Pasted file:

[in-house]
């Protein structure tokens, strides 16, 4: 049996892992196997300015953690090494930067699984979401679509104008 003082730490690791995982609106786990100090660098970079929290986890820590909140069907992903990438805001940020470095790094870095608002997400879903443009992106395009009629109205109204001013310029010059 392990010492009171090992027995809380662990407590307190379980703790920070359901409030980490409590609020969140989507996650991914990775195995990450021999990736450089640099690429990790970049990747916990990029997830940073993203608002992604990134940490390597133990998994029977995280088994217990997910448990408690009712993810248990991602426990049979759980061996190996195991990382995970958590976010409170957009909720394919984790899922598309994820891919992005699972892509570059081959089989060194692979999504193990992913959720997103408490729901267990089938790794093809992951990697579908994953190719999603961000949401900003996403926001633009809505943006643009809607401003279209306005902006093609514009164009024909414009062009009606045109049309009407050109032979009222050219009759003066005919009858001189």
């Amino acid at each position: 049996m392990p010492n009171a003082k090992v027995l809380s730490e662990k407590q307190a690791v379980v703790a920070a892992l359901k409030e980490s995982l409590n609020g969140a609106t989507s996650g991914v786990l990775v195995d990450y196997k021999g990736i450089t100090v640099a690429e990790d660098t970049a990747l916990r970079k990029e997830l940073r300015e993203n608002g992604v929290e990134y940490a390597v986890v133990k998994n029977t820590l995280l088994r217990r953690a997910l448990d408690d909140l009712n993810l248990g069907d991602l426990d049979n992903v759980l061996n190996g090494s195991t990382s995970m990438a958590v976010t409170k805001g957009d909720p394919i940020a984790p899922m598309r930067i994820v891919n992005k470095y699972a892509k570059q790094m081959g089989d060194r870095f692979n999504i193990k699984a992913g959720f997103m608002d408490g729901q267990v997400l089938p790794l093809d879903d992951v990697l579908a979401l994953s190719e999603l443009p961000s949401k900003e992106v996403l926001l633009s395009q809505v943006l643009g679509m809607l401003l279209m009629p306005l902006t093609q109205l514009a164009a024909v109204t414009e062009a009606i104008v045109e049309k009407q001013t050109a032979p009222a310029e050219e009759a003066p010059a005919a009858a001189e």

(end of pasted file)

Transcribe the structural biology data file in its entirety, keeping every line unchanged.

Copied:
[in-house]
């Protein structure tokens, strides 16, 4: 049996892992196997300015953690090494930067699984979401679509104008 003082730490690791995982609106786990100090660098970079929290986890820590909140069907992903990438805001940020470095790094870095608002997400879903443009992106395009009629109205109204001013310029010059 392990010492009171090992027995809380662990407590307190379980703790920070359901409030980490409590609020969140989507996650991914990775195995990450021999990736450089640099690429990790970049990747916990990029997830940073993203608002992604990134940490390597133990998994029977995280088994217990997910448990408690009712993810248990991602426990049979759980061996190996195991990382995970958590976010409170957009909720394919984790899922598309994820891919992005699972892509570059081959089989060194692979999504193990992913959720997103408490729901267990089938790794093809992951990697579908994953190719999603961000949401900003996403926001633009809505943006643009809607401003279209306005902006093609514009164009024909414009062009009606045109049309009407050109032979009222050219009759003066005919009858001189």
């Amino acid at each position: 049996m392990p010492n009171a003082k090992v027995l809380s730490e662990k407590q307190a690791v379980v703790a920070a892992l359901k409030e980490s995982l409590n609020g969140a609106t989507s996650g991914v786990l990775v195995d990450y196997k021999g990736i450089t100090v640099a690429e990790d660098t970049a990747l916990r970079k990029e997830l940073r300015e993203n608002g992604v929290e990134y940490a390597v986890v133990k998994n029977t820590l995280l088994r217990r953690a997910l448990d408690d909140l009712n993810l248990g069907d991602l426990d049979n992903v759980l061996n190996g090494s195991t990382s995970m990438a958590v976010t409170k805001g957009d909720p394919i940020a984790p899922m598309r930067i994820v891919n992005k470095y699972a892509k570059q790094m081959g089989d060194r870095f692979n999504i193990k699984a992913g959720f997103m608002d408490g729901q267990v997400l089938p790794l093809d879903d992951v990697l579908a979401l994953s190719e999603l443009p961000s949401k900003e992106v996403l926001l633009s395009q809505v943006l643009g679509m809607l401003l279209m009629p306005l902006t093609q109205l514009a164009a024909v109204t414009e062009a009606i104008v045109e049309k009407q001013t050109a032979p009222a310029e050219e009759a003066p010059a005919a009858a001189e």